the variable

(another lost episode) the variable was the polar opposite of my constant. they were the people in this struggle who hurt me rather than helped me. they left my world in pieces. they added to my fears and confusion and made me doubt who i was inside. they were certain nurses and visitors who said things to me that cut me deep and left wounds that lasted months. one day in the icu, a nurse practitioner came in to see me. my grandmother, who was the only one in my room, innocently asked \”when will she walk again?\” she replied\”she will never walk again. she has locked-in syndrome.\” those words crushed me. i felt like my entire soul and spirit had been sucked out of me. i didnt know what locked-in syndrome was but it sounded awful. i hadnt heard anything from the doctors about my situation, i had only heard from my family who was more optimistic. it was never something they questioned. my parents kept saying \” have faith, everything will be fine again\”. but i didnt know how to reconcile that statement with what that nurse said. and when something terrible happens to you out of the blue God is the last person you wanted to trust so i cried even more. since that approach clearly wasnt working, my brother came to me with a different approach. he said i was young and healthy,and because of the plasticity of thebrain, it will make new connections. he told me i would get better with time and to always have faith. and he was right…i only now researched more about locked-in syndrome and im so glad i didnt really know about it before because i would have been even more terrified. that nurse was right about one thing – i did have locked-in syndrome. many people who have this never recover and die soon after. but 20% break out of the syndrome and pretty much have full recoveries. by some divine intervention, im miraculously part of that 20%. i know it will be a long road ahead, and im sure i will come acros some variableswho can definitely hurt my spirit but they will never change the fact that my journey on this road will have a happy ending.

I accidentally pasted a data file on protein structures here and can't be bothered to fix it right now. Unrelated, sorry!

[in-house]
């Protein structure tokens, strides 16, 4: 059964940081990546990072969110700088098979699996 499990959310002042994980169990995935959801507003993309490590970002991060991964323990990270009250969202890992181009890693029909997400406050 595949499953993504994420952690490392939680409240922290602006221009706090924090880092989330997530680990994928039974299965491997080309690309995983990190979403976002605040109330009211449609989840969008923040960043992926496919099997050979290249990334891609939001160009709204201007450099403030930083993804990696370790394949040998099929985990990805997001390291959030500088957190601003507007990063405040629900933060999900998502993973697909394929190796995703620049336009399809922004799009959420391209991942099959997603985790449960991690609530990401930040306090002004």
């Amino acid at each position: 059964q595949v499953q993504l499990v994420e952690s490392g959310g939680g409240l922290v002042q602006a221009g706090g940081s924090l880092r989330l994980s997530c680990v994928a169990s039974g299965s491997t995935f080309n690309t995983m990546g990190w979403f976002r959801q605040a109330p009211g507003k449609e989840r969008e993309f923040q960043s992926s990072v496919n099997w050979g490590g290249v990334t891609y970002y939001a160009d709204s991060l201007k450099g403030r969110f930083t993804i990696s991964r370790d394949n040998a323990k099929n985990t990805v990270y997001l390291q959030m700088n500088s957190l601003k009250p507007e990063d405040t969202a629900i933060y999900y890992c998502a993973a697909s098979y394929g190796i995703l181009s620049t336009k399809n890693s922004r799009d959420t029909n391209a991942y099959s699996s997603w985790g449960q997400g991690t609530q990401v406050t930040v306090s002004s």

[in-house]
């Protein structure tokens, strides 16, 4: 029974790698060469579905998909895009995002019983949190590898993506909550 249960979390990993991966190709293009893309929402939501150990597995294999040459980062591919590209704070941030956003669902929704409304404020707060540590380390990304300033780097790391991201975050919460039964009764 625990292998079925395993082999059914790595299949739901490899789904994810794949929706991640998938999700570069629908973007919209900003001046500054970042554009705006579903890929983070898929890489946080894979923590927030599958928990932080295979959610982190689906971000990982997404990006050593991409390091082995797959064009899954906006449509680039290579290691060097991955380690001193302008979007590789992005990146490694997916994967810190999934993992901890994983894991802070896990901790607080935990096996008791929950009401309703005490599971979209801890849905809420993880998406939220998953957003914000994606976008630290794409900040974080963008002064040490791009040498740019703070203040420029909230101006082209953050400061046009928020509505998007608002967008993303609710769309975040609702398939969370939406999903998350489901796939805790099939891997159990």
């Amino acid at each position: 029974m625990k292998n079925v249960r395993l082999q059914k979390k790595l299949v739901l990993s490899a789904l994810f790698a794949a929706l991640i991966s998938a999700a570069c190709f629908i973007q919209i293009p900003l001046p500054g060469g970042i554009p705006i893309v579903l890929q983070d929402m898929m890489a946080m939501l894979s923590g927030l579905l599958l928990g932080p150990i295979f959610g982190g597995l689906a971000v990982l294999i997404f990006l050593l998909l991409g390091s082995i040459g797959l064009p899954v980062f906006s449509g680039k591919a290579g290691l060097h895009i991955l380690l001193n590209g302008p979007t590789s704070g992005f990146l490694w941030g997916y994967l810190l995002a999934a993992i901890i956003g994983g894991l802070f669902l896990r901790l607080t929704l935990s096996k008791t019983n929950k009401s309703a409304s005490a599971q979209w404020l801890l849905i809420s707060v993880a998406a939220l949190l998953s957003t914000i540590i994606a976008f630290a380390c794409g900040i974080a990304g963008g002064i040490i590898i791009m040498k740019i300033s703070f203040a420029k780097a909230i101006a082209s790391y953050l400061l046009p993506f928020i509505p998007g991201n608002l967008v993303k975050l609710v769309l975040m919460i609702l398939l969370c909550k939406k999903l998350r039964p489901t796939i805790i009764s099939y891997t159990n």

5 thoughts on “the variable

  1. Best of luck in your journey. I read some of your previous posts and it sounds like your recovery has been amazing. My late husband was locked-in and we were just blessed he could blink his eyes and move his right middle finger. Eventually, he regained his smile. It was a blessing. I think sometimes people look for the large improvements like \”being able to walk again\” and miss all the significant miracles that have already taken place. Best of luck.

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  2. Completely agree with Stacy's comments above. I know just in my few initial visits how much progress you were making Harshada and I love hearing about the tremendous steps you CONTINUE to make! As long as you keep working at it, and pushing yourself, you will come back stronger and healthier than ever.

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  3. Harshada, thanks for that post. You teach me through this how I can be a better medical provider. Thank you. You are so great, but I'm only stating the obvious. Way to go for being in the 20%.

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  4. Harshada, I have been in touch with your parents occasionally since last January and am absolutely thrilled to know how far you have come. I sent them an \”Expect Miracles\” bracelet for you to keep hoping for and expecting your recovery. I have subscribed to your blog and just read all the past entries. Thank you for sharing all of this–you and your family are amazing.Many blessings to you, Gina Clegg from CLS

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